I recognized then one of the reasons I’m so drawn to Indigenous traditions. Upon introduction, a number of Wisdom Keepers I’d met would identify their villages and clans going back a few generations. I’d been told that the purpose was to offer any mutual connections. But it’s also a clear statement of identity, place in the world. Those who maintain their traditions are grounded through lineage, lending spiritual strength. Hearing these pronouncements always stirred something poignant in me, as though I was attempting to reach out, to find my own conscious grounding. But I had none in that way, not of the blood that ran in my veins, the places My People had walked, or what aspects of them resonated through time to find residence within me—beyond my own mother and father. I discovered I wasn’t alone. Several of the members of the group struggled in their own way. It was a powerful ceremony.
It is said that the fire works on you over time.
Its work with me began immediately. I emailed my folks the next morning mentioning the intent of the fire ceremony and my sadness for lack of knowledge of the family line. My mother wrote back saying, “It’s strange you should mention this because yesterday we started cleaning out old boxes…and found papers tracing your father’s family tree!” One of his distant cousin’s had undertaken the search years ago. The papers had been forgotten. We were both astounded at the timing of their urge to clean. I asked my mom if she’d begin looking into her line; she had little knowledge either. She promised she would.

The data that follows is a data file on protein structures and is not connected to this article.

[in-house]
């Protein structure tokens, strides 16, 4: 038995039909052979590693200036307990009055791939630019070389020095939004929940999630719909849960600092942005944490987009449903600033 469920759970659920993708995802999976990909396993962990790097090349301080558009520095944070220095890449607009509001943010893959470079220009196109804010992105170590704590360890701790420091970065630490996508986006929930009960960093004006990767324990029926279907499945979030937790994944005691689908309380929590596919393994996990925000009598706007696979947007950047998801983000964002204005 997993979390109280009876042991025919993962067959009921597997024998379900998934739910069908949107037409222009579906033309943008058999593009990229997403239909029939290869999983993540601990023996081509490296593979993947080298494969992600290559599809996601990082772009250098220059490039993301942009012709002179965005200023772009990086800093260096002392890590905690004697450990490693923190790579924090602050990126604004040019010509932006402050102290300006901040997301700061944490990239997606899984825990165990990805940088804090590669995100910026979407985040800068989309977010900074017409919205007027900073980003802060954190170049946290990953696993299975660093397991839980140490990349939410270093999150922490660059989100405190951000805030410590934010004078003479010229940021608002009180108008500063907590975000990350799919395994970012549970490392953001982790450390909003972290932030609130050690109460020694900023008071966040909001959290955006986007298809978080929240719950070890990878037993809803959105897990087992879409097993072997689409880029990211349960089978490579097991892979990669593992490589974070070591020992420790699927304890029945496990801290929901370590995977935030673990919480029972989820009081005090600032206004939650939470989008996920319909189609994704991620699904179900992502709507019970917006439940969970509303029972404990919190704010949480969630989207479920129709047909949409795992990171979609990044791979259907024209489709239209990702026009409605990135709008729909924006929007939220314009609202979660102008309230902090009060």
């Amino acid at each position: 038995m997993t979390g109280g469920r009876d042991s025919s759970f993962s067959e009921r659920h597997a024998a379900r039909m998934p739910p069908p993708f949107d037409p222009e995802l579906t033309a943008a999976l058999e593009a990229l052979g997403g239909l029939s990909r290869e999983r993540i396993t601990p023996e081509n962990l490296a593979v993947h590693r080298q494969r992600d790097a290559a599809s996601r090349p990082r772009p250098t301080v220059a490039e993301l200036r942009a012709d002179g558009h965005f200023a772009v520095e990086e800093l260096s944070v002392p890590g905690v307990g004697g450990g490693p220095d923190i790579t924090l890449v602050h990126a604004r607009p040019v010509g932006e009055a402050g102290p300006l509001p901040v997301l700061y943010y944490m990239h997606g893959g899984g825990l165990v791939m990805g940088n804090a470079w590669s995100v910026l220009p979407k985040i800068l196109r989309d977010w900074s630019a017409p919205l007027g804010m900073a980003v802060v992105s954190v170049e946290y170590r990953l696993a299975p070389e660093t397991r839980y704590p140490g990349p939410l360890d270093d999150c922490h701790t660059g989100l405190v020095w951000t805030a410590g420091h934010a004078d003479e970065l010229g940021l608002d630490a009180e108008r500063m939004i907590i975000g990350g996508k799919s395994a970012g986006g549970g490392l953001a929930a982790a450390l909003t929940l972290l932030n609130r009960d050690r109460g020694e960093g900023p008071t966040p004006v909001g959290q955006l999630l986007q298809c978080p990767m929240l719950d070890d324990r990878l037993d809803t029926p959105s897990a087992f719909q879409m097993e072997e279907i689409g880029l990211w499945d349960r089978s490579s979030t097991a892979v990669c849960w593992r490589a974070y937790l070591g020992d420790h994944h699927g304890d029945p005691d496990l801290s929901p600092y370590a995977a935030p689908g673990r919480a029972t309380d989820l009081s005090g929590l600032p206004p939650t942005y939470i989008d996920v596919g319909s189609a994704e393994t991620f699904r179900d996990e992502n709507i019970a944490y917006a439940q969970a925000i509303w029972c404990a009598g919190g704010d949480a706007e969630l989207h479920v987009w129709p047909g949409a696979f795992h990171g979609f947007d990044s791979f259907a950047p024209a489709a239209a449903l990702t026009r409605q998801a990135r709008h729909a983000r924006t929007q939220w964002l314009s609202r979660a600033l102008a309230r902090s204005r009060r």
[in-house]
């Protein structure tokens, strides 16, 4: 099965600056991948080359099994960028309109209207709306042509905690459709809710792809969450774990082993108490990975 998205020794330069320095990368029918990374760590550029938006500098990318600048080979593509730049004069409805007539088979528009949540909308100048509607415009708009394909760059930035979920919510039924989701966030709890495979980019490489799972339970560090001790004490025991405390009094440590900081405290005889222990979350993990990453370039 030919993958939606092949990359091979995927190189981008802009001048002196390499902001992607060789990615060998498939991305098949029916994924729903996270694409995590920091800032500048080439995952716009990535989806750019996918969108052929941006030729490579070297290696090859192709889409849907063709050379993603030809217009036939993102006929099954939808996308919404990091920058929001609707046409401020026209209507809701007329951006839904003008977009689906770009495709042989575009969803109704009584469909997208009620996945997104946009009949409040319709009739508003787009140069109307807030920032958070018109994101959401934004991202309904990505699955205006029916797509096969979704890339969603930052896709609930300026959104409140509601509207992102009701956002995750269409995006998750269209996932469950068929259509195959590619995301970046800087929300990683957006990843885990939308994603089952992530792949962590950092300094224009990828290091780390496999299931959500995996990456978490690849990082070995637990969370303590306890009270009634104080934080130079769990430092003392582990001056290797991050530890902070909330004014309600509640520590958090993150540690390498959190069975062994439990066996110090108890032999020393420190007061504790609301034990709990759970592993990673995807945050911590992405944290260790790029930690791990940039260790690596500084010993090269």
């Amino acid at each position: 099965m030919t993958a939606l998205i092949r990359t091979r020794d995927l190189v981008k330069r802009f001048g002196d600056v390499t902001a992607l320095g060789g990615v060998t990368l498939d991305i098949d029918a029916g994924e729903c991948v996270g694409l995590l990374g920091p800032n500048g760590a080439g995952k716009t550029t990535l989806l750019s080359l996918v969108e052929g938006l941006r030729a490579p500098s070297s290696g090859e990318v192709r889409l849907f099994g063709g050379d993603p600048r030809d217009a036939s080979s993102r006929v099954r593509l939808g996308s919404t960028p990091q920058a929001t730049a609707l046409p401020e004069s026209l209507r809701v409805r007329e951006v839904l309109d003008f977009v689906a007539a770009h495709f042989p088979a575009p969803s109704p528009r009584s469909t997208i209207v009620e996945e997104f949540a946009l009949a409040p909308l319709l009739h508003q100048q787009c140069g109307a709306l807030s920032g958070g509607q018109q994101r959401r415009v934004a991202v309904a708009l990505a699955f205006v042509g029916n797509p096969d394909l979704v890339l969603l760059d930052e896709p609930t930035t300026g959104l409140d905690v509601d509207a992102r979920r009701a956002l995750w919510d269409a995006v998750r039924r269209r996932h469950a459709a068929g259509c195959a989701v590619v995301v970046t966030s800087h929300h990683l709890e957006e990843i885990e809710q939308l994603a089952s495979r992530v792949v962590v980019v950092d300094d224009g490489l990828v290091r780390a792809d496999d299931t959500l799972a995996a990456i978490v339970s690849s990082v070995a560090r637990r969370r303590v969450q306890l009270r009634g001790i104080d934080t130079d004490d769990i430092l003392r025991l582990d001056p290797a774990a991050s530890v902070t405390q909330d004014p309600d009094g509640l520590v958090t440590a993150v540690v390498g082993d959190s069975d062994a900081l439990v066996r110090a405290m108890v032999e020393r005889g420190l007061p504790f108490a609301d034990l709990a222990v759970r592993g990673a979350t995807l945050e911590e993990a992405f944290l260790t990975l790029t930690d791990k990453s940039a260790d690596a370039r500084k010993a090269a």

Tracking genealogy is something of an art, sometimes an endless maze with dead-ends, particularly if you have little information at the outset, or experience. My mother got discouraged, having come up with few leads, after much time spent. The project stalled.
December 2012-January 2013
When I visited my folks over Thanksgiving, we talked of family line again. Don Boyd is an old family friend who has become something of an expert in tracing genealogy. I contacted him to see if he would be willing to give my mom some pointers. I then left for my Maya spiritual travel programs over the next two months.
Immediately, there was a flurry of emails between my mom and Don, with copies to me in Mexico and Guatemala. In no time flat, Don was able to produce information that led to a fairly extensive maternal family tree. Although some of the data petered out, thanks to Don and my dad’s distant cousin, I now know most of my lineage.
We still don’t know anything about my dad’s maternal line. But, for the rest, My People were all from the South. My paternal grandfather’s line traces back to 1724 England—and, a curious aside, includes Arthur Woody, the “legendary barefoot forest ranger” one of the first pioneering forest stewards in the US. My maternal grandfather’s people go back to 1766 Ireland. Cherokee lineage exists on both my maternal grandparents’ sides, for sure one documented to 1867 North Carolina. There’s a possible trace of another Cherokee ancestor as far back as 1797 Tennessee, but that one is difficult to prove.
Less than a week ago we met Flori at dusk. The fiery sunset announced the fire that would be lit in ceremony on the ground, perhaps already mirroring back to us our prayers that would rise. And when it came my time to approach the fire and lay the tapers, I called on my Ancestors, My People, clearly by name. I’ll never know all their stories but I can now intuit their lives—and feel their influence on me, rising up through time, running in my blood, to my place in the world.
I am grateful to the fire.